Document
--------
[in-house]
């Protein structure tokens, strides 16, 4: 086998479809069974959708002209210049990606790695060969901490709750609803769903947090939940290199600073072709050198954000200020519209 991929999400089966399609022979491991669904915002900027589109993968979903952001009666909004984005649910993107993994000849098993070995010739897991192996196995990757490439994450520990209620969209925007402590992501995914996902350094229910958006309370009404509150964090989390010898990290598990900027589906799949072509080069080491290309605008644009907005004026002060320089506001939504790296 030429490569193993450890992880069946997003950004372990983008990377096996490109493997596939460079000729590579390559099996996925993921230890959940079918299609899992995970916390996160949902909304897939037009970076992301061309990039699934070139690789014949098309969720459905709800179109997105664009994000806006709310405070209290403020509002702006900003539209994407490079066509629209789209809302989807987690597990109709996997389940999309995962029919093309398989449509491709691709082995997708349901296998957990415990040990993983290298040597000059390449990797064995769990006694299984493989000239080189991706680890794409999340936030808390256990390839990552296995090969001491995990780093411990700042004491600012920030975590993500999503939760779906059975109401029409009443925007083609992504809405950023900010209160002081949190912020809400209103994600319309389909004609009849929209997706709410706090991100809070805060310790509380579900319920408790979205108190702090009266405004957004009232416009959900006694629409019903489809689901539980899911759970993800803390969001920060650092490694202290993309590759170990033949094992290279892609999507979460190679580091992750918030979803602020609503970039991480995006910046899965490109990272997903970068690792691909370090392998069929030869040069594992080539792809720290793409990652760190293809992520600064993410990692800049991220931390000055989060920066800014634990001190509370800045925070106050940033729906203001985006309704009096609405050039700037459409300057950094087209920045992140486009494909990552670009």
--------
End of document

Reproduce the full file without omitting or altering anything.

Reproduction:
[in-house]
């Protein structure tokens, strides 16, 4: 086998479809069974959708002209210049990606790695060969901490709750609803769903947090939940290199600073072709050198954000200020519209 991929999400089966399609022979491991669904915002900027589109993968979903952001009666909004984005649910993107993994000849098993070995010739897991192996196995990757490439994450520990209620969209925007402590992501995914996902350094229910958006309370009404509150964090989390010898990290598990900027589906799949072509080069080491290309605008644009907005004026002060320089506001939504790296 030429490569193993450890992880069946997003950004372990983008990377096996490109493997596939460079000729590579390559099996996925993921230890959940079918299609899992995970916390996160949902909304897939037009970076992301061309990039699934070139690789014949098309969720459905709800179109997105664009994000806006709310405070209290403020509002702006900003539209994407490079066509629209789209809302989807987690597990109709996997389940999309995962029919093309398989449509491709691709082995997708349901296998957990415990040990993983290298040597000059390449990797064995769990006694299984493989000239080189991706680890794409999340936030808390256990390839990552296995090969001491995990780093411990700042004491600012920030975590993500999503939760779906059975109401029409009443925007083609992504809405950023900010209160002081949190912020809400209103994600319309389909004609009849929209997706709410706090991100809070805060310790509380579900319920408790979205108190702090009266405004957004009232416009959900006694629409019903489809689901539980899911759970993800803390969001920060650092490694202290993309590759170990033949094992290279892609999507979460190679580091992750918030979803602020609503970039991480995006910046899965490109990272997903970068690792691909370090392998069929030869040069594992080539792809720290793409990652760190293809992520600064993410990692800049991220931390000055989060920066800014634990001190509370800045925070106050940033729906203001985006309704009096609405050039700037459409300057950094087209920045992140486009494909990552670009």